While our physical offices are closed until further notice in accordance with Austin's COVID-19 "stay home-work safe" order, the Handbook of Texas will remain available at no-cost for you, your fellow history enthusiasts, and all Texas students currently mandated to study from home. If you have the capacity to help us maintain our online Texas history resources during these uncertain times, please consider making a 100% tax-deductible contribution today. Thank you for your support of TSHA and Texas history. Donate Today »


Gilbert M. Cuthbertson
Map of Texas-Louisiana Border
Map, Texas-Louisiana border where Harrison and Shelby counties are located. The conflict is rooted to the time when this area was once considered the Neutral Ground, and led to lawlessness. Image available on the Internet and included in accordance with Title 17 U.S.C. Section 107.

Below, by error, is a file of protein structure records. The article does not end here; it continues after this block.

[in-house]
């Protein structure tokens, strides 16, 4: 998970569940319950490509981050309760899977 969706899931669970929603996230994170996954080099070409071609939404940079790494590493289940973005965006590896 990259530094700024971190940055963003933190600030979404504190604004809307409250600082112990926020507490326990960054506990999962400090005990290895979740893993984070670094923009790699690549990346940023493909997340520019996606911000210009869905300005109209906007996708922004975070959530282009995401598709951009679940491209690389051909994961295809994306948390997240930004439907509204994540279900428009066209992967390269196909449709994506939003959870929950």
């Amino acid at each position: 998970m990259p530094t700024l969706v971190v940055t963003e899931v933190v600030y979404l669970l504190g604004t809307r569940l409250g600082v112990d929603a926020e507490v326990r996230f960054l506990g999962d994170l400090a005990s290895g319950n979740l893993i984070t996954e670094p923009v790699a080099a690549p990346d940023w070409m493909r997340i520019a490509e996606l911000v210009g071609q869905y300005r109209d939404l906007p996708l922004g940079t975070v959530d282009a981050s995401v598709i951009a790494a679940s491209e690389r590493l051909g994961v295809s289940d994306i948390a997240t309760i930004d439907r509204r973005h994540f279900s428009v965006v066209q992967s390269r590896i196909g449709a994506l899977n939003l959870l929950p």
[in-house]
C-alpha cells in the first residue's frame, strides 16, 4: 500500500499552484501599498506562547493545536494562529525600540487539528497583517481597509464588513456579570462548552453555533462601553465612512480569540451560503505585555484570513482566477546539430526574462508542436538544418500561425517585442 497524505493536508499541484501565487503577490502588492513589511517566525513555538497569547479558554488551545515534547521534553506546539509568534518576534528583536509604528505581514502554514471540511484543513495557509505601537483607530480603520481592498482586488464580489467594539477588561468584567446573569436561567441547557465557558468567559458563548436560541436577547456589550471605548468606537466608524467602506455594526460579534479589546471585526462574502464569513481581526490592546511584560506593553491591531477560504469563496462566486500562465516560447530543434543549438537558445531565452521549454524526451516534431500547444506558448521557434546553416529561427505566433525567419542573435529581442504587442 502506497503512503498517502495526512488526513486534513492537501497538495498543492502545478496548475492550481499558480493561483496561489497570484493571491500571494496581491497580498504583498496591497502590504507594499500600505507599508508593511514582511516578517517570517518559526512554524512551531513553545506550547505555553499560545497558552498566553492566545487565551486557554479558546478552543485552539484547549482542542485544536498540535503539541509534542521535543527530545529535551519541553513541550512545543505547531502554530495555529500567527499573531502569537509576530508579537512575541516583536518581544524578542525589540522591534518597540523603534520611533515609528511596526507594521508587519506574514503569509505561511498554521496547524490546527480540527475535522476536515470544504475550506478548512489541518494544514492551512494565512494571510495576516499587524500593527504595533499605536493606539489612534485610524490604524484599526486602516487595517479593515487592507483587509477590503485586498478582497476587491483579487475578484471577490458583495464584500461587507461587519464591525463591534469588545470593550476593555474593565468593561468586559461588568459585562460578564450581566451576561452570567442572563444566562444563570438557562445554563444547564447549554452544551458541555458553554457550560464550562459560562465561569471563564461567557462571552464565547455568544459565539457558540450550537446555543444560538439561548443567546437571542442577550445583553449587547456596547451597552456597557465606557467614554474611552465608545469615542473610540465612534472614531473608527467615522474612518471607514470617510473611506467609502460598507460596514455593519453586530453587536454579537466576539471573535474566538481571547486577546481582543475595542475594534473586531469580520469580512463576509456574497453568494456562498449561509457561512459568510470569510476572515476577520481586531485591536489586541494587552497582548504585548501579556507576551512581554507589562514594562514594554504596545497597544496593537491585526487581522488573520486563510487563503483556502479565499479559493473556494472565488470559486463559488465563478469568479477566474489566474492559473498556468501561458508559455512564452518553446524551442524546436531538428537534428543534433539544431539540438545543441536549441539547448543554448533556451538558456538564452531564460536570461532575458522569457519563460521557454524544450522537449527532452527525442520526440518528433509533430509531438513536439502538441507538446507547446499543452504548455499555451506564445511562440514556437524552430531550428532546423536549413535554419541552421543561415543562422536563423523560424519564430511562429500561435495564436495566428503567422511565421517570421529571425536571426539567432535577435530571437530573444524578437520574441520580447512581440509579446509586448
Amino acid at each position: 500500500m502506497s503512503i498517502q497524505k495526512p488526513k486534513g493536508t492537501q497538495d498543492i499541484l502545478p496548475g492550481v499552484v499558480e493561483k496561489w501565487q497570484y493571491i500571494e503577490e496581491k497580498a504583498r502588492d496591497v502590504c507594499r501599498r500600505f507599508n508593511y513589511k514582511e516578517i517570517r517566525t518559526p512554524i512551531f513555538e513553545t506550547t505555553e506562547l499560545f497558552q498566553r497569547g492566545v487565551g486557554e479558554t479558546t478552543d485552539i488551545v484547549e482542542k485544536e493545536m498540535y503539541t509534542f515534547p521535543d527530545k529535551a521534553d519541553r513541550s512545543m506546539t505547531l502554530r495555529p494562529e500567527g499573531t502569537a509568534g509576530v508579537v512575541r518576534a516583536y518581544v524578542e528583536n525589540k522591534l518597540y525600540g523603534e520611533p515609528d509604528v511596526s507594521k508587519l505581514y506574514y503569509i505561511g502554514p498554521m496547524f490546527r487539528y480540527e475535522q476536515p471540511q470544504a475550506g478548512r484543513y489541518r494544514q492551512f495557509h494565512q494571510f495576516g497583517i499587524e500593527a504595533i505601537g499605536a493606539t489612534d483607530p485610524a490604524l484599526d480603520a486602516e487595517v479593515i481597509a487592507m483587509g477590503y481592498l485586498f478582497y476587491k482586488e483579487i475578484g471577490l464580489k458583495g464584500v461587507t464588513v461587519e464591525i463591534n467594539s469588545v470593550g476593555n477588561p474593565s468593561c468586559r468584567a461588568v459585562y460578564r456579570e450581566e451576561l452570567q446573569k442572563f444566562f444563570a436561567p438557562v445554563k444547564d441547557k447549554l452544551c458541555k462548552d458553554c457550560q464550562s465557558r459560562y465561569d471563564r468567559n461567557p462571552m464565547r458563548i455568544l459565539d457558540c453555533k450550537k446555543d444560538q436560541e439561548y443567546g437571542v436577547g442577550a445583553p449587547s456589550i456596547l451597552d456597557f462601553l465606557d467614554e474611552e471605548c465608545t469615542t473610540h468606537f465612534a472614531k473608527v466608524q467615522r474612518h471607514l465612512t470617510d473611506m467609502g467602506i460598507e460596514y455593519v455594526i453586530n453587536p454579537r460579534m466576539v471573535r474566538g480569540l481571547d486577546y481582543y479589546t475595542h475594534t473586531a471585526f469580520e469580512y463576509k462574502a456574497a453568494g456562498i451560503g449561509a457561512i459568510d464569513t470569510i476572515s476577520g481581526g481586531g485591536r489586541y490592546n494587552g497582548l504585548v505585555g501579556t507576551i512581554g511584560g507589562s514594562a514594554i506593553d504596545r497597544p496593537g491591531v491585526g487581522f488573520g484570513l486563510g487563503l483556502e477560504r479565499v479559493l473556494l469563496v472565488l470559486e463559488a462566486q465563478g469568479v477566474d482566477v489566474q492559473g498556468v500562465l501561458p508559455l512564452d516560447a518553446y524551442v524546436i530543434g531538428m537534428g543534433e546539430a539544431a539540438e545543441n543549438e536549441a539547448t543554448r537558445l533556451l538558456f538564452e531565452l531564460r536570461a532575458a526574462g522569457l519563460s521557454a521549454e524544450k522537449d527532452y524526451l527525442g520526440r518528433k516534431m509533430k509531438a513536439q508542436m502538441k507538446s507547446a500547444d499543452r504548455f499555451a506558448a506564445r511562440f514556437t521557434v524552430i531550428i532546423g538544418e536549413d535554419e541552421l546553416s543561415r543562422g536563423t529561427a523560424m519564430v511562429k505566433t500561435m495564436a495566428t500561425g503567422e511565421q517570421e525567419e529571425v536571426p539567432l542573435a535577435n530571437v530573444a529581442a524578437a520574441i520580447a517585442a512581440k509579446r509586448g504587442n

REGULATOR-MODERATOR WAR. The Regulator-Moderator War was a feud in Harrison and Shelby counties in the Redlands of East Texas from 1839 to 1844. The principal leaders of the Regulators were Charles W. Jackson and Charles W. Moorman, and the principal leaders of the Moderators were Edward Merchant, John M. Bradley, and Deputy Sheriff James J. Cravens. The roots of the conflict lay in the frauds and land swindling that had been rife in the Neutral Ground, the lawless area between the American and Mexican borders. One such dispute involved Joseph Goodbread and Sheriff Alfred George, who summoned Charles W. Jackson to his assistance. Jackson, a former Mississippi riverboat captain and a fugitive from Louisiana justice, shot Goodbread at Shelbyville in 1840. Jackson then organized the Regulators to prevent "cattle rustling." In turn, the Moderators were organized by Edward Merchant to moderate the Regulators. The first major confrontation between the groups came on July 12, 1841, at Jackson's trial before Judge John M. Hansford, a friend of the Moderators and Goodbread. The Regulators intimidated the court so much that the trial could not proceed. They also exacerbated the situation by burning the homes of the McFadden family and "Tiger Jim" Strickland. The hostilities escalated; Sam Houston reportedly stated, "I think it advisable to declare Shelby County, Tenaha, and Terrapin Neck free and independent governments, and let them fight it out." Jackson and an "innocent Dutchman named Lauer" were ambushed and killed by the Moderators, and Moorman replaced Jackson as leader of the Shelby County Regulators. Moorman, who may have been wanted for forgery in Mississippi, led a party to avenge Jackson and Lauer. They surprised the assassins twenty-five miles north of Crockett. The McFaddens were tried in Shelbyville in October 1841 for the Jackson-Lauer killing, and all were hanged with the exception of the youngest brother.